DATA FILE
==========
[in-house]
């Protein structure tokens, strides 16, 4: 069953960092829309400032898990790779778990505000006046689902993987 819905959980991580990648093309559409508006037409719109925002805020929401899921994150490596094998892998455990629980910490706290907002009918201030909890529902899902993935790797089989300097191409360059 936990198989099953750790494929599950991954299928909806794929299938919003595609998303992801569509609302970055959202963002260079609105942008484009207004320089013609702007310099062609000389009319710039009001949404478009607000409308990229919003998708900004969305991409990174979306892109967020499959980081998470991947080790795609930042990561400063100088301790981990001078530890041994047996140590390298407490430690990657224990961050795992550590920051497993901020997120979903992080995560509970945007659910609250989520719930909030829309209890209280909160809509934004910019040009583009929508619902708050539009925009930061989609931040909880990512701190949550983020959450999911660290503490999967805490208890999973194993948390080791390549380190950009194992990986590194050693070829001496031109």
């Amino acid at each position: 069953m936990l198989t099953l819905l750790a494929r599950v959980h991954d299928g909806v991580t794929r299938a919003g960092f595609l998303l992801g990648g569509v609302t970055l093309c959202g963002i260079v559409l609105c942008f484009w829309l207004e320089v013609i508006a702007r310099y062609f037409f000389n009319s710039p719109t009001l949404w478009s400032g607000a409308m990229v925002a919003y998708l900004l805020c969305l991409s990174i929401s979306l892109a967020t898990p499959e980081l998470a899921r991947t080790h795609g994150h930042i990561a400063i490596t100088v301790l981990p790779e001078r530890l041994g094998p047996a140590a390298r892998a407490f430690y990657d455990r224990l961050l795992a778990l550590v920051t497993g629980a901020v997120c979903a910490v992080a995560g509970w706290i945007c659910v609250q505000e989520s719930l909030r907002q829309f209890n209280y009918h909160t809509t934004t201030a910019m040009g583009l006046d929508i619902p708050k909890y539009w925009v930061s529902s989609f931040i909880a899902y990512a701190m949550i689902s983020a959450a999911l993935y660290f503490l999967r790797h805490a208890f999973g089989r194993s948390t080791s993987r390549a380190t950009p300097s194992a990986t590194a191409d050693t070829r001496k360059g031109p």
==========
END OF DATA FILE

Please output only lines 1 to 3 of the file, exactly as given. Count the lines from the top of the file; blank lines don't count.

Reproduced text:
[in-house]
């Protein structure tokens, strides 16, 4: 069953960092829309400032898990790779778990505000006046689902993987 819905959980991580990648093309559409508006037409719109925002805020929401899921994150490596094998892998455990629980910490706290907002009918201030909890529902899902993935790797089989300097191409360059 936990198989099953750790494929599950991954299928909806794929299938919003595609998303992801569509609302970055959202963002260079609105942008484009207004320089013609702007310099062609000389009319710039009001949404478009607000409308990229919003998708900004969305991409990174979306892109967020499959980081998470991947080790795609930042990561400063100088301790981990001078530890041994047996140590390298407490430690990657224990961050795992550590920051497993901020997120979903992080995560509970945007659910609250989520719930909030829309209890209280909160809509934004910019040009583009929508619902708050539009925009930061989609931040909880990512701190949550983020959450999911660290503490999967805490208890999973194993948390080791390549380190950009194992990986590194050693070829001496031109």
């Amino acid at each position: 069953m936990l198989t099953l819905l750790a494929r599950v959980h991954d299928g909806v991580t794929r299938a919003g960092f595609l998303l992801g990648g569509v609302t970055l093309c959202g963002i260079v559409l609105c942008f484009w829309l207004e320089v013609i508006a702007r310099y062609f037409f000389n009319s710039p719109t009001l949404w478009s400032g607000a409308m990229v925002a919003y998708l900004l805020c969305l991409s990174i929401s979306l892109a967020t898990p499959e980081l998470a899921r991947t080790h795609g994150h930042i990561a400063i490596t100088v301790l981990p790779e001078r530890l041994g094998p047996a140590a390298r892998a407490f430690y990657d455990r224990l961050l795992a778990l550590v920051t497993g629980a901020v997120c979903a910490v992080a995560g509970w706290i945007c659910v609250q505000e989520s719930l909030r907002q829309f209890n209280y009918h909160t809509t934004t201030a910019m040009g583009l006046d929508i619902p708050k909890y539009w925009v930061s529902s989609f931040i909880a899902y990512a701190m949550i689902s983020a959450a999911l993935y660290f503490l999967r790797h805490a208890f999973g089989r194993s948390t080791s993987r390549a380190t950009p300097s194992a990986t590194a191409d050693t070829r001496k360059g031109p």